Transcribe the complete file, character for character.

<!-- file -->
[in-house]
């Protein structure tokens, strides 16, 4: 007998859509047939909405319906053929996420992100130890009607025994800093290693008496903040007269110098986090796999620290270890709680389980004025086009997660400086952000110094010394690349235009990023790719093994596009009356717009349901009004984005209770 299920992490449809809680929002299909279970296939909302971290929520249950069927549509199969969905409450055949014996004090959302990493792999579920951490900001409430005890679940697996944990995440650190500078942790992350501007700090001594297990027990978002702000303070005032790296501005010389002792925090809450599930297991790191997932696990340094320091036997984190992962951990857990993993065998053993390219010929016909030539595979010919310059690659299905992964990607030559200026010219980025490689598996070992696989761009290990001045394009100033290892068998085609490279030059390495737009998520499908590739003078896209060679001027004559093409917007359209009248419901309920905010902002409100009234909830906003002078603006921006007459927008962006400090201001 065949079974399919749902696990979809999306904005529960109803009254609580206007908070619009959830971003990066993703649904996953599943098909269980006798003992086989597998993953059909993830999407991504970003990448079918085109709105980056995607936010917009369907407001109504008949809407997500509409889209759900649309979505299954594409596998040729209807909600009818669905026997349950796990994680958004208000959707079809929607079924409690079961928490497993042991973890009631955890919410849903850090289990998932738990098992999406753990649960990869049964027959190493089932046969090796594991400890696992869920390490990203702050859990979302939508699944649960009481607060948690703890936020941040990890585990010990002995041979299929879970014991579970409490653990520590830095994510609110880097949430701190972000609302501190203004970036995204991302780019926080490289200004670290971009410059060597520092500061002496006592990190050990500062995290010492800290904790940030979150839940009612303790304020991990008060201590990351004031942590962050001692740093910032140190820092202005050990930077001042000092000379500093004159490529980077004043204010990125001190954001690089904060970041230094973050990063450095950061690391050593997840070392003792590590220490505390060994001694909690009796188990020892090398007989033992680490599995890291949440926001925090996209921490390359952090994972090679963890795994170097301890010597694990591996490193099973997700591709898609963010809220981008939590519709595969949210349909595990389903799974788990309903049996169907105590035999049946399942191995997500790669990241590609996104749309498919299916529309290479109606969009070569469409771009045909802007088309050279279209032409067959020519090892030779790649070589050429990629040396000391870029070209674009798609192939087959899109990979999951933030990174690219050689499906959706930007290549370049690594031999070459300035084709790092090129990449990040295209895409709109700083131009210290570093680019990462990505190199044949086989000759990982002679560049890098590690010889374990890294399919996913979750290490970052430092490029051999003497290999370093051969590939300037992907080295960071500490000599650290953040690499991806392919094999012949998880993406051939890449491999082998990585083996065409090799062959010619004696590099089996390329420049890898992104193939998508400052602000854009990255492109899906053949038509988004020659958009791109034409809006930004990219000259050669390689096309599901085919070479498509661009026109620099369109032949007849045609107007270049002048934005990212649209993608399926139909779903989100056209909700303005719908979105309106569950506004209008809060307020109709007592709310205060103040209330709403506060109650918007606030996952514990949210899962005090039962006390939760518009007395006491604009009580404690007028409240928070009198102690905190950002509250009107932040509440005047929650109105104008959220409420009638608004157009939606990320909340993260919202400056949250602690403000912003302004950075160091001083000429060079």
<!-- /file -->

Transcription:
[in-house]
């Protein structure tokens, strides 16, 4: 007998859509047939909405319906053929996420992100130890009607025994800093290693008496903040007269110098986090796999620290270890709680389980004025086009997660400086952000110094010394690349235009990023790719093994596009009356717009349901009004984005209770 299920992490449809809680929002299909279970296939909302971290929520249950069927549509199969969905409450055949014996004090959302990493792999579920951490900001409430005890679940697996944990995440650190500078942790992350501007700090001594297990027990978002702000303070005032790296501005010389002792925090809450599930297991790191997932696990340094320091036997984190992962951990857990993993065998053993390219010929016909030539595979010919310059690659299905992964990607030559200026010219980025490689598996070992696989761009290990001045394009100033290892068998085609490279030059390495737009998520499908590739003078896209060679001027004559093409917007359209009248419901309920905010902002409100009234909830906003002078603006921006007459927008962006400090201001 065949079974399919749902696990979809999306904005529960109803009254609580206007908070619009959830971003990066993703649904996953599943098909269980006798003992086989597998993953059909993830999407991504970003990448079918085109709105980056995607936010917009369907407001109504008949809407997500509409889209759900649309979505299954594409596998040729209807909600009818669905026997349950796990994680958004208000959707079809929607079924409690079961928490497993042991973890009631955890919410849903850090289990998932738990098992999406753990649960990869049964027959190493089932046969090796594991400890696992869920390490990203702050859990979302939508699944649960009481607060948690703890936020941040990890585990010990002995041979299929879970014991579970409490653990520590830095994510609110880097949430701190972000609302501190203004970036995204991302780019926080490289200004670290971009410059060597520092500061002496006592990190050990500062995290010492800290904790940030979150839940009612303790304020991990008060201590990351004031942590962050001692740093910032140190820092202005050990930077001042000092000379500093004159490529980077004043204010990125001190954001690089904060970041230094973050990063450095950061690391050593997840070392003792590590220490505390060994001694909690009796188990020892090398007989033992680490599995890291949440926001925090996209921490390359952090994972090679963890795994170097301890010597694990591996490193099973997700591709898609963010809220981008939590519709595969949210349909595990389903799974788990309903049996169907105590035999049946399942191995997500790669990241590609996104749309498919299916529309290479109606969009070569469409771009045909802007088309050279279209032409067959020519090892030779790649070589050429990629040396000391870029070209674009798609192939087959899109990979999951933030990174690219050689499906959706930007290549370049690594031999070459300035084709790092090129990449990040295209895409709109700083131009210290570093680019990462990505190199044949086989000759990982002679560049890098590690010889374990890294399919996913979750290490970052430092490029051999003497290999370093051969590939300037992907080295960071500490000599650290953040690499991806392919094999012949998880993406051939890449491999082998990585083996065409090799062959010619004696590099089996390329420049890898992104193939998508400052602000854009990255492109899906053949038509988004020659958009791109034409809006930004990219000259050669390689096309599901085919070479498509661009026109620099369109032949007849045609107007270049002048934005990212649209993608399926139909779903989100056209909700303005719908979105309106569950506004209008809060307020109709007592709310205060103040209330709403506060109650918007606030996952514990949210899962005090039962006390939760518009007395006491604009009580404690007028409240928070009198102690905190950002509250009107932040509440005047929650109105104008959220409420009638608004157009939606990320909340993260919202400056949250602690403000912003302004950075160091001083000429060079």